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on 27 November 2015
This book is excellent if read in it’s true context.

To imply that Webster was not a “soldier of any distinction” is, in my opinion, unfair. It must be remembered that (at the time) this “boy” was only 22 years of age.

I don’t believe that he avoided his duties, as anyone else in the same situations that he found himself in would have most likely felt the same way, that is the urge or desire to survive, that is probably an emotion felt by most human beings faced with war and the possibility of being killed at any moment.

The instincts and feelings of many boys or young men sent, whether voluntary or not to war, in whatever year or time are similar, take for example a more recent memoir, Blood Trails: The Combat Diary of a Foot Soldier in Vietnam by Christopher Ronnau. Reading this it becomes clear that even with prior training, nothing can truly prepare a person for real combat and, when seen through the eyes of the people going through these new, totally alien and sometimes traumatic experiences it is not surprising that self preservation and fear become part of the experience.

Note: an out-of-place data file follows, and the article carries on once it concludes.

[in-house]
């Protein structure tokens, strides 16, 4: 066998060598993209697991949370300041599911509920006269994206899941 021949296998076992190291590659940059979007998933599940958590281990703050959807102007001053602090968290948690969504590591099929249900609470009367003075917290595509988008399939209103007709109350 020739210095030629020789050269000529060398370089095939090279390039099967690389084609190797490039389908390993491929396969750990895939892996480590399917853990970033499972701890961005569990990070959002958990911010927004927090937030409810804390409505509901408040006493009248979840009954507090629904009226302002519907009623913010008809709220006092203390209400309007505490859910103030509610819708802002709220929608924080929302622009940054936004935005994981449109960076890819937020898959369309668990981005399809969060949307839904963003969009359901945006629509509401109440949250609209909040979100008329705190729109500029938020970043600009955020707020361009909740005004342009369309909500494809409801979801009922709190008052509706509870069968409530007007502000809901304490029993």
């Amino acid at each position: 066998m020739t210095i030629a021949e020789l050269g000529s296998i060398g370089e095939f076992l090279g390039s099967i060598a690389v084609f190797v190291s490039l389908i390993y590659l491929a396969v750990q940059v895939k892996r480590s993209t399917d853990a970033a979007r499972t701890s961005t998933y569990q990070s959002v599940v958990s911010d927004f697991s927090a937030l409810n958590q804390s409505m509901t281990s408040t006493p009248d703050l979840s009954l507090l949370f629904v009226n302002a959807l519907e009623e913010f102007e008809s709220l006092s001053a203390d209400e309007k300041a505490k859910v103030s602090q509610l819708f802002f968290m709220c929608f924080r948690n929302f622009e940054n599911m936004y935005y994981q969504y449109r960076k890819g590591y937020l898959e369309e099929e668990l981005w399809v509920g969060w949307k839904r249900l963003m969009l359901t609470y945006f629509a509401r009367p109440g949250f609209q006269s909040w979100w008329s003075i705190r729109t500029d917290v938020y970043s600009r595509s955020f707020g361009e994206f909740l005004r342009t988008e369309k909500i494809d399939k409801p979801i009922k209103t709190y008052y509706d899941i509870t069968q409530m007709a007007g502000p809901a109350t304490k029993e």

It is easy to sit in an armchair and read a book, and then pass comment, especially on another persons fear or trepidation. I would speculate that if it were you being parachuted into a hostile environment with the other side intent on killing you, you would also experience fear and trepidation, not everyone is a brave super hero, many young men went to war to do their duty, and as far as I can see, Webster did it.

Would you, for example (pages 92 & 129) relish running towards a suspected enemy position, across open ground, knowing that if the enemy were to open fire on you the most likely outcome would be that you were wounded or killed? In my opinion this is true bravery and also the carrying out of duty as a soldier is expected to do.

As for the criticisms of Webster’s attitude and, for example, holding up the rest of the company on one occasion by taking his time, well Webster had time and time again experienced his superiors ordering them at the double, to comply, and then to be left standing around doing nothing or being told to stand down again.